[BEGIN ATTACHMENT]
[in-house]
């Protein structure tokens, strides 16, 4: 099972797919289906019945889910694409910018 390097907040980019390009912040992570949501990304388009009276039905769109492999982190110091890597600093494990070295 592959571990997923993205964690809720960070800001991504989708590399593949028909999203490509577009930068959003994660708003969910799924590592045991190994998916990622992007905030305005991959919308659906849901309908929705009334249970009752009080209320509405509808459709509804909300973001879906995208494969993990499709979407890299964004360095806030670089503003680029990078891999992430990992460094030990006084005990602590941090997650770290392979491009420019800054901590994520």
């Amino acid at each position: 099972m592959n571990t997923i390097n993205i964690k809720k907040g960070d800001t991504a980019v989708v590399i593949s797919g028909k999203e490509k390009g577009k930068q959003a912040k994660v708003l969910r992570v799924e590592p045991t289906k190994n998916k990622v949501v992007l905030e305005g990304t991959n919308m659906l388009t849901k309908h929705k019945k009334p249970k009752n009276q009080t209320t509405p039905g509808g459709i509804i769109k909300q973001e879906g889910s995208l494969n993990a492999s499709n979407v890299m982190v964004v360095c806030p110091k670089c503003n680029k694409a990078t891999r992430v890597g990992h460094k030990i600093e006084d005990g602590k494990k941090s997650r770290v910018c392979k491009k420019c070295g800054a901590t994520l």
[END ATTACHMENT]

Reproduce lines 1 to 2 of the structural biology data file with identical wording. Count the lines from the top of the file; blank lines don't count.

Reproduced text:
[in-house]
């Protein structure tokens, strides 16, 4: 099972797919289906019945889910694409910018 390097907040980019390009912040992570949501990304388009009276039905769109492999982190110091890597600093494990070295 592959571990997923993205964690809720960070800001991504989708590399593949028909999203490509577009930068959003994660708003969910799924590592045991190994998916990622992007905030305005991959919308659906849901309908929705009334249970009752009080209320509405509808459709509804909300973001879906995208494969993990499709979407890299964004360095806030670089503003680029990078891999992430990992460094030990006084005990602590941090997650770290392979491009420019800054901590994520």